"I'd rather do this than talk about music any day of the week," says Daniel Kessler, the guitarist for Interpol. We're sitting at the chef's counter ofAldea, George Mendes's 17th Street restaurant, and Kessler is taking a break from promoting the band's new album, El Pintor. For a dude who's in a band that's known for brooding, Kessler's enthusiasm for restaurants is almost surprising. While trying to schedule the dinner, he quickly offered a full index of restaurants he wanted check out: Bâtard, Contra,Sushi Yasuda, Racines, and élan among them. “I’m a little OCD about stuff," Kessler says. "So once something’s on my brain I’m like, I must go and do. It’s very Rain Man-esque."
Lest you doubt Kessler's affinity for food, know that, along with Ravi DeRossi, Kessler co-owns the seafood restaurant Bergen Hill in Carroll Gardens, with a Le Cirque alum in the kitchen (who incidentally is also aTop Chef alum, but that doesn't mean much to Kessler, who doesn’t own a television). He has favorite restaurants from touring the world, and he's happy to share them: In Mexico City, it's Contramar. (“I could eat there three times a day. My friends there know — it’s like taking your kid to McDonald's.") In London, it's Barrafina. ("I love to sit at the counter. It’s bustling.") And in Paris, Aux Deux Amis. ("A simple, tiny little bistro. They serve small plates but you can just sit there and get cheese.") In Lisbon — appropriate, given Aldea's Portuguese slant — he tells me about going out with some guys from the National to a former monastery that had beenconverted into a beer hall with beautiful seafood.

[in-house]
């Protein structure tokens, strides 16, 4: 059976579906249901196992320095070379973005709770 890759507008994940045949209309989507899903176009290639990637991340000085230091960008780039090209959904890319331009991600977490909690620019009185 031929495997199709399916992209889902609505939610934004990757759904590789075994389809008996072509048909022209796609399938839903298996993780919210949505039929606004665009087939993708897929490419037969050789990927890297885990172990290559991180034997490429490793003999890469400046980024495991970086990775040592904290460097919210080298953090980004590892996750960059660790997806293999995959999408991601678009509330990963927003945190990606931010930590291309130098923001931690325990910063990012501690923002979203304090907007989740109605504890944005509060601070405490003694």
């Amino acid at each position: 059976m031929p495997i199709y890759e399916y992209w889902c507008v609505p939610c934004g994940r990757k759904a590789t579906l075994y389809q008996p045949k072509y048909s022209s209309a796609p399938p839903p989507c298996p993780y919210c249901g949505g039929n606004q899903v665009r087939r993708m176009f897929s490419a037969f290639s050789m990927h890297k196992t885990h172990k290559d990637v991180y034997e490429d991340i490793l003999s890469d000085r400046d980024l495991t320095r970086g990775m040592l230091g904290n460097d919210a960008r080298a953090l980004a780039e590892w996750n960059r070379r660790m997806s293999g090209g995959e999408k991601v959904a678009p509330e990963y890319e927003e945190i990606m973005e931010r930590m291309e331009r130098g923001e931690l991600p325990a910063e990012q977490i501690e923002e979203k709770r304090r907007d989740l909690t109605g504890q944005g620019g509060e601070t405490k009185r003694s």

We're sitting at Aldea's chef's counter, six seats overlooking the kitchen. Mendes is there. As it turns out, he's a big Interpol fan — a front row, right-up-in-the-action kind of fan who most recently saw them play a few years back in Washington Heights. Later, they'll exchange emails, Kessler promising tickets next time he plays New York, Mendes returning the favor with a copy of his upcoming cookbook. But first, it's time to eat. The meal starts with an amuse: coconut meringue with gin-and-lime granita. Kessler asks about the green shavings on top. Lime zest.
There's a little more lime in our next course, corquetas de bachalhau. "I usually don't like croquetas," Kessler says. "But these look great." He takes a bite. "Reminds me of Lisbon."